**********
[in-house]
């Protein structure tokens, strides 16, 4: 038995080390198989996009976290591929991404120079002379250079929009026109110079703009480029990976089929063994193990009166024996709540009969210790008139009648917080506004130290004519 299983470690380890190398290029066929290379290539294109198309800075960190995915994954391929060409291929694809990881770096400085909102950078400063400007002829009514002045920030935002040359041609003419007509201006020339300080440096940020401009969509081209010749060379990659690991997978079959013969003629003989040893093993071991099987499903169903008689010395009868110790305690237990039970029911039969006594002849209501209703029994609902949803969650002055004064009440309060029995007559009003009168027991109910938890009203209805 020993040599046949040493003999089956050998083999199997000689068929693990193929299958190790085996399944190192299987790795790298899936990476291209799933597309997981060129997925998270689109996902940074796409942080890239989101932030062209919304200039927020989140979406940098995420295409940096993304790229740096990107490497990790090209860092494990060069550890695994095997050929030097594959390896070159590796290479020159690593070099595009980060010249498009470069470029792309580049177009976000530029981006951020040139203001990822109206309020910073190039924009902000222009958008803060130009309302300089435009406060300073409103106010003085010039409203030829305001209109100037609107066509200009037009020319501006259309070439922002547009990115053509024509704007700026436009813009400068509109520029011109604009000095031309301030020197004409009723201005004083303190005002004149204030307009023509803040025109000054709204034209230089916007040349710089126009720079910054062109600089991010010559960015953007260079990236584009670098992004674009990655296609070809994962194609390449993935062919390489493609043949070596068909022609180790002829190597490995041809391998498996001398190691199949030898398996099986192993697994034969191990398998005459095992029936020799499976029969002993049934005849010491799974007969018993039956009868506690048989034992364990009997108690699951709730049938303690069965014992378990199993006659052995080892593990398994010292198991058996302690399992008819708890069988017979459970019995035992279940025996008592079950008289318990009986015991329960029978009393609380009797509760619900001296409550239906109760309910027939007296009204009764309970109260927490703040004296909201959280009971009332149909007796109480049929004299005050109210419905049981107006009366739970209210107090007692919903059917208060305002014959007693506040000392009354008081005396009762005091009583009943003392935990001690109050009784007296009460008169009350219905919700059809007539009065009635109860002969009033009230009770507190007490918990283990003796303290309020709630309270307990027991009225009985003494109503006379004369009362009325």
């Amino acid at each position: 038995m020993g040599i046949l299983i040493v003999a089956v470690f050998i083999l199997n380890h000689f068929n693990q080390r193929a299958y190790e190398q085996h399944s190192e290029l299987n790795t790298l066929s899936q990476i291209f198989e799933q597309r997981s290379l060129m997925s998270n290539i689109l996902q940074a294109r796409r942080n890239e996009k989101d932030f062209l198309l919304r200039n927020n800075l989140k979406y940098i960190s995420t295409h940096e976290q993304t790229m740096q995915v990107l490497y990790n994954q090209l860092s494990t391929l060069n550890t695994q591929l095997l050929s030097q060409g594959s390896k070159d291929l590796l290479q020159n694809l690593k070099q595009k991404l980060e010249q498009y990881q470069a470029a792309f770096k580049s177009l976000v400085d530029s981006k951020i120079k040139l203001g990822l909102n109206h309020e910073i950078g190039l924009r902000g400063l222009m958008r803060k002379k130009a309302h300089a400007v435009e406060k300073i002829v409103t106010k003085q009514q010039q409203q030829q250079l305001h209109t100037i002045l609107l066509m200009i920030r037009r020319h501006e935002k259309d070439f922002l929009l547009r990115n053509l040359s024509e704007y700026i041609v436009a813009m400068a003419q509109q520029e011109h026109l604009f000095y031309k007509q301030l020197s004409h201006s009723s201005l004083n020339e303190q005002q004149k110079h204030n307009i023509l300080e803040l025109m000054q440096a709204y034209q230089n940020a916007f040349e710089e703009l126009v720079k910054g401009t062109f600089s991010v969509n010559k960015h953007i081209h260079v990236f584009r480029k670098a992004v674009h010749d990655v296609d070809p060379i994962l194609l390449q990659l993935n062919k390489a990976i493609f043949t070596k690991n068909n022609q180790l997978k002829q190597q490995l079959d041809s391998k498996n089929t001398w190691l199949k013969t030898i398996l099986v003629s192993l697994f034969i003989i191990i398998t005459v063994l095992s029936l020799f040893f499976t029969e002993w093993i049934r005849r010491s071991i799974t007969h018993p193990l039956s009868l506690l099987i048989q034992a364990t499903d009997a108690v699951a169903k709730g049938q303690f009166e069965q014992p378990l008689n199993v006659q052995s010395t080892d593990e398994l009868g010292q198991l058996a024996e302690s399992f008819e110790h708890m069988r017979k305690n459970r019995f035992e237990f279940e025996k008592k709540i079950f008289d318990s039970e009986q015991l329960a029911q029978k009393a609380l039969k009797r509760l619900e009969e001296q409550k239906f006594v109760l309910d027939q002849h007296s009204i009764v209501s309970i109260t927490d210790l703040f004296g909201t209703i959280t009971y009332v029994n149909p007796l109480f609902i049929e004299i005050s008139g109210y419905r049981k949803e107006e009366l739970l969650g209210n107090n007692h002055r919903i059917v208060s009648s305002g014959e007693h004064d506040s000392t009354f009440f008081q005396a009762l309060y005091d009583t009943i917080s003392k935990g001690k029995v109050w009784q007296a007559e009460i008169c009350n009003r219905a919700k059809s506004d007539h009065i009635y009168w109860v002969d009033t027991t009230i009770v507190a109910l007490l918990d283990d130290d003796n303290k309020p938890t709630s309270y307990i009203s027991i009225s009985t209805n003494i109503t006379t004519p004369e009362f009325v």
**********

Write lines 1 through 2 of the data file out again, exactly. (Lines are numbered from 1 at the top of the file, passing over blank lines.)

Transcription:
[in-house]
């Protein structure tokens, strides 16, 4: 038995080390198989996009976290591929991404120079002379250079929009026109110079703009480029990976089929063994193990009166024996709540009969210790008139009648917080506004130290004519 299983470690380890190398290029066929290379290539294109198309800075960190995915994954391929060409291929694809990881770096400085909102950078400063400007002829009514002045920030935002040359041609003419007509201006020339300080440096940020401009969509081209010749060379990659690991997978079959013969003629003989040893093993071991099987499903169903008689010395009868110790305690237990039970029911039969006594002849209501209703029994609902949803969650002055004064009440309060029995007559009003009168027991109910938890009203209805 020993040599046949040493003999089956050998083999199997000689068929693990193929299958190790085996399944190192299987790795790298899936990476291209799933597309997981060129997925998270689109996902940074796409942080890239989101932030062209919304200039927020989140979406940098995420295409940096993304790229740096990107490497990790090209860092494990060069550890695994095997050929030097594959390896070159590796290479020159690593070099595009980060010249498009470069470029792309580049177009976000530029981006951020040139203001990822109206309020910073190039924009902000222009958008803060130009309302300089435009406060300073409103106010003085010039409203030829305001209109100037609107066509200009037009020319501006259309070439922002547009990115053509024509704007700026436009813009400068509109520029011109604009000095031309301030020197004409009723201005004083303190005002004149204030307009023509803040025109000054709204034209230089916007040349710089126009720079910054062109600089991010010559960015953007260079990236584009670098992004674009990655296609070809994962194609390449993935062919390489493609043949070596068909022609180790002829190597490995041809391998498996001398190691199949030898398996099986192993697994034969191990398998005459095992029936020799499976029969002993049934005849010491799974007969018993039956009868506690048989034992364990009997108690699951709730049938303690069965014992378990199993006659052995080892593990398994010292198991058996302690399992008819708890069988017979459970019995035992279940025996008592079950008289318990009986015991329960029978009393609380009797509760619900001296409550239906109760309910027939007296009204009764309970109260927490703040004296909201959280009971009332149909007796109480049929004299005050109210419905049981107006009366739970209210107090007692919903059917208060305002014959007693506040000392009354008081005396009762005091009583009943003392935990001690109050009784007296009460008169009350219905919700059809007539009065009635109860002969009033009230009770507190007490918990283990003796303290309020709630309270307990027991009225009985003494109503006379004369009362009325």